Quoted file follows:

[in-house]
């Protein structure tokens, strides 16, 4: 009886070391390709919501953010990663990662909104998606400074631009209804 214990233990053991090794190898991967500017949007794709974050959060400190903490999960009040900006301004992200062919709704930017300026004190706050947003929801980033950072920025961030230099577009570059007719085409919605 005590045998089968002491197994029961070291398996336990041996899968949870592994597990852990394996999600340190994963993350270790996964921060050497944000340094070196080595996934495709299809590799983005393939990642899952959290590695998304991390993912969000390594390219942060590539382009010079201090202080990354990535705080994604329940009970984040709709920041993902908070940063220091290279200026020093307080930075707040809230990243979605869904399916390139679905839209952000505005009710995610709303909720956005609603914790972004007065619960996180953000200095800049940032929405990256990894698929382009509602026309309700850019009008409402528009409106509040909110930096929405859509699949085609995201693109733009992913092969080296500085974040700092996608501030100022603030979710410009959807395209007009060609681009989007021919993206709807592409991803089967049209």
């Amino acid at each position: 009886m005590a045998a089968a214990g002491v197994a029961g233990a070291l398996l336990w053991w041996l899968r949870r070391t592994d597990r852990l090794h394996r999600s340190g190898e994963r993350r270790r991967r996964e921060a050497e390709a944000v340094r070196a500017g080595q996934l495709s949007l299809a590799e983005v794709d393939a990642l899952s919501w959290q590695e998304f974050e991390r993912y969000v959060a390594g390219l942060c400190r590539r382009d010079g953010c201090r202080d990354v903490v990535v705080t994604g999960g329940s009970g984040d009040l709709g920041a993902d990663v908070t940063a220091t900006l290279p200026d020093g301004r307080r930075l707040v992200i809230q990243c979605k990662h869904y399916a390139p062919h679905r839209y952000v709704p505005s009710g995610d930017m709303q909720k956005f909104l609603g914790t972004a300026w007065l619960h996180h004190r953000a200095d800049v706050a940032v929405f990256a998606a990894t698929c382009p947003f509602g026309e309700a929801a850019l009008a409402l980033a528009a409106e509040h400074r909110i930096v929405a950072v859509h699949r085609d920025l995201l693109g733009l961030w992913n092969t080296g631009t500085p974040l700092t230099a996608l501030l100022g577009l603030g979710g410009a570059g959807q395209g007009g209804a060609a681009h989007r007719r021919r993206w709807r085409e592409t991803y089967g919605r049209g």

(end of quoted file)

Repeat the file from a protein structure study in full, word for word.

[in-house]
């Protein structure tokens, strides 16, 4: 009886070391390709919501953010990663990662909104998606400074631009209804 214990233990053991090794190898991967500017949007794709974050959060400190903490999960009040900006301004992200062919709704930017300026004190706050947003929801980033950072920025961030230099577009570059007719085409919605 005590045998089968002491197994029961070291398996336990041996899968949870592994597990852990394996999600340190994963993350270790996964921060050497944000340094070196080595996934495709299809590799983005393939990642899952959290590695998304991390993912969000390594390219942060590539382009010079201090202080990354990535705080994604329940009970984040709709920041993902908070940063220091290279200026020093307080930075707040809230990243979605869904399916390139679905839209952000505005009710995610709303909720956005609603914790972004007065619960996180953000200095800049940032929405990256990894698929382009509602026309309700850019009008409402528009409106509040909110930096929405859509699949085609995201693109733009992913092969080296500085974040700092996608501030100022603030979710410009959807395209007009060609681009989007021919993206709807592409991803089967049209």
């Amino acid at each position: 009886m005590a045998a089968a214990g002491v197994a029961g233990a070291l398996l336990w053991w041996l899968r949870r070391t592994d597990r852990l090794h394996r999600s340190g190898e994963r993350r270790r991967r996964e921060a050497e390709a944000v340094r070196a500017g080595q996934l495709s949007l299809a590799e983005v794709d393939a990642l899952s919501w959290q590695e998304f974050e991390r993912y969000v959060a390594g390219l942060c400190r590539r382009d010079g953010c201090r202080d990354v903490v990535v705080t994604g999960g329940s009970g984040d009040l709709g920041a993902d990663v908070t940063a220091t900006l290279p200026d020093g301004r307080r930075l707040v992200i809230q990243c979605k990662h869904y399916a390139p062919h679905r839209y952000v709704p505005s009710g995610d930017m709303q909720k956005f909104l609603g914790t972004a300026w007065l619960h996180h004190r953000a200095d800049v706050a940032v929405f990256a998606a990894t698929c382009p947003f509602g026309e309700a929801a850019l009008a409402l980033a528009a409106e509040h400074r909110i930096v929405a950072v859509h699949r085609d920025l995201l693109g733009l961030w992913n092969t080296g631009t500085p974040l700092t230099a996608l501030l100022g577009l603030g979710g410009a570059g959807q395209g007009g209804a060609a681009h989007r007719r021919r993206w709807r085409e592409t991803y089967g919605r049209g």